Austerity measures, capital controls and high taxes are forcing many Greek companies to move operations abroad. Bulgaria and Cyprus are top of their list of business destinations.
Savas Rombolis, head of the union friendly "Institute of Labor" in Athens, revealed some alarming figures in Greek daily "Ta Nea" recently. Of 11 million Greeks, a mere 3.6 million are employed. A lot more people - 3.9 million to be precise - are unemployed or retired.
Greece is becoming a country of pensioners and unemployed people. One of the reasons for this phenomenon is the fact that more and more businesses fold or move abroad, at a loss of tens of thousands of jobs.
The Greek retail federation ESEE even calls it an exodus. It estimates that since the summer more than 60,000 Greek companies have applied for a tax number in Bulgaria and moved all or parts of their operations there, according to ESEE's chairman Vassilis Korkidis in Greek daily "Kathimerini."
Korkidis, who runs an electrical company himself, added that a further 10,000 company bosses had moved operations to Cyprus.
The temporary closure of Greece's banks and the introduction of capital controls have clearly exacerbated the problem, according to the business network "Endeavour Greece." According to a poll conducted by the network in July, 13 percent of business owners had already left Greece at that point, a further 23 percent were looking into ways to move operations abroad.
"After capital controls were introduced, many entrepreneurs and business people feared their businesses might not survive, as the Greek economy depends heavily on imports," Anna Zilakou, "Endeavour Greece" spokeswoman, told DW.
She explains that an affiliated soft drinks company, for example, sources all its ingredients in Greece, but the aluminum packaging it needs for the drinks has to be imported and paid for from Athens. But the restrictions on capital flows make that nigh on impossible.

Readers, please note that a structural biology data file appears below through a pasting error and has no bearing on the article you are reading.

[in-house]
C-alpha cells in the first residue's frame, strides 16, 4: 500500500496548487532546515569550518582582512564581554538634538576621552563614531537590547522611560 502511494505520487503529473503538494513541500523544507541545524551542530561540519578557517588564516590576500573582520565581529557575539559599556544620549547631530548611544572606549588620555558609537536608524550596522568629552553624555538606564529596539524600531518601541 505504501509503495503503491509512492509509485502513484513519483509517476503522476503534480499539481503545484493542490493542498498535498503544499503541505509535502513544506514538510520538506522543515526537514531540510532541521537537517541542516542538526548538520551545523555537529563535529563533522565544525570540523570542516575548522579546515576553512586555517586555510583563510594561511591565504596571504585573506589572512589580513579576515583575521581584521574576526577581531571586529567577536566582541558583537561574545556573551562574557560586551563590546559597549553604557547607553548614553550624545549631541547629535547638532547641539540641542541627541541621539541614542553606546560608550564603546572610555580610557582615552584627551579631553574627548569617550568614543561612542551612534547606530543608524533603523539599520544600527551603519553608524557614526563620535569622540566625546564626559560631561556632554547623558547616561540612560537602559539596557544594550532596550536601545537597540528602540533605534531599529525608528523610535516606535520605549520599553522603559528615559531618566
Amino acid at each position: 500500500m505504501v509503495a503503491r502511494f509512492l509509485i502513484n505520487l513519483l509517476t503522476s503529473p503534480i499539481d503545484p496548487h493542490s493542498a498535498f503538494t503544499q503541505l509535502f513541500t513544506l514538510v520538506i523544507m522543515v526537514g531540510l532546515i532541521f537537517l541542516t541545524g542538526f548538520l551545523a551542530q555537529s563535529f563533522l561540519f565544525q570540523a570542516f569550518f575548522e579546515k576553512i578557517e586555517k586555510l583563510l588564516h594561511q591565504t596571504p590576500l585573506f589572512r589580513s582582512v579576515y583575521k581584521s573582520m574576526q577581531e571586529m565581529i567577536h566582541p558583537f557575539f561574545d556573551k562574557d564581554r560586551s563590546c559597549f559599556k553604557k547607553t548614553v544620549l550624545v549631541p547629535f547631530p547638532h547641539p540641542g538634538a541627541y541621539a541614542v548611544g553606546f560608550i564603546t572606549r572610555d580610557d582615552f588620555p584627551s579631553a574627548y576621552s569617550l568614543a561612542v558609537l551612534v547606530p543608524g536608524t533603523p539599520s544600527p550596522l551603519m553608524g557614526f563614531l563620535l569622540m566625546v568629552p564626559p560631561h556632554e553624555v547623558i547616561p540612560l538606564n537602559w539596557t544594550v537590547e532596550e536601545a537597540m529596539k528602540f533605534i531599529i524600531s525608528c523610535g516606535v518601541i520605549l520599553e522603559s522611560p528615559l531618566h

Bureaucracy and taxation main issues
Some companies are simply trying to get away from Greece's notorious bureaucracy and the fact that it is hard to plan ahead in Greece. The country's tax system is also a headache for many business owners - whether capital controls are in place or not.
"Tax laws are changing constantly, so it's impossible to make long-term financing plans," Zilakou explains.
In the first few days after the introduction of capital controls, Greek exporting companies faced near insurmountable obstacles, says Olga Dimopoulou, a Greek-German lawyer who is based in the western German city of Cologne.
"Trucks were stuck in Germany or Italy as their drivers or the business owners had no access to their accounts to withdraw money to get these trucks back to Greece, Dimopoulou told DW.
For those who are not willing or able to move their head offices abroad, there is another option; they can set up a corporate account abroad - in Germany, for example. It means German suppliers can be paid on time, and the account holder has access to that account from Greece, Dimopoulou.
But, she stresses, "the person who would be in charge of the account has to come here to Germany to demonstrate he or she is legitimate. The banks want to see them in person to get an impression of the prospective client."
Despite assurances to phase out capital controls by the government in Athens, they remain in place at least until the second half of next year. Attempts to raise the issue with politicians, have fallen on deaf ears.
When ESEE's Korkidis tried to talk about the fact that so many companies are leaving Greece in a recent TV debate, left-wing politician Nikos Filis flew off the handle and accused Korkidis of exacerbating the problem by mentioning it on TV.
The latest poll, published in Greek weekly "To Vima" shows that the leftist governing party Syriza would only get 18.4 percent of the vote , while the conservative opposition would likewise only manage a shocking 14.9 percent of the vote.
It means that in the space of two months since the elections, the two main parties have already lost 50 percent of voters, respectively.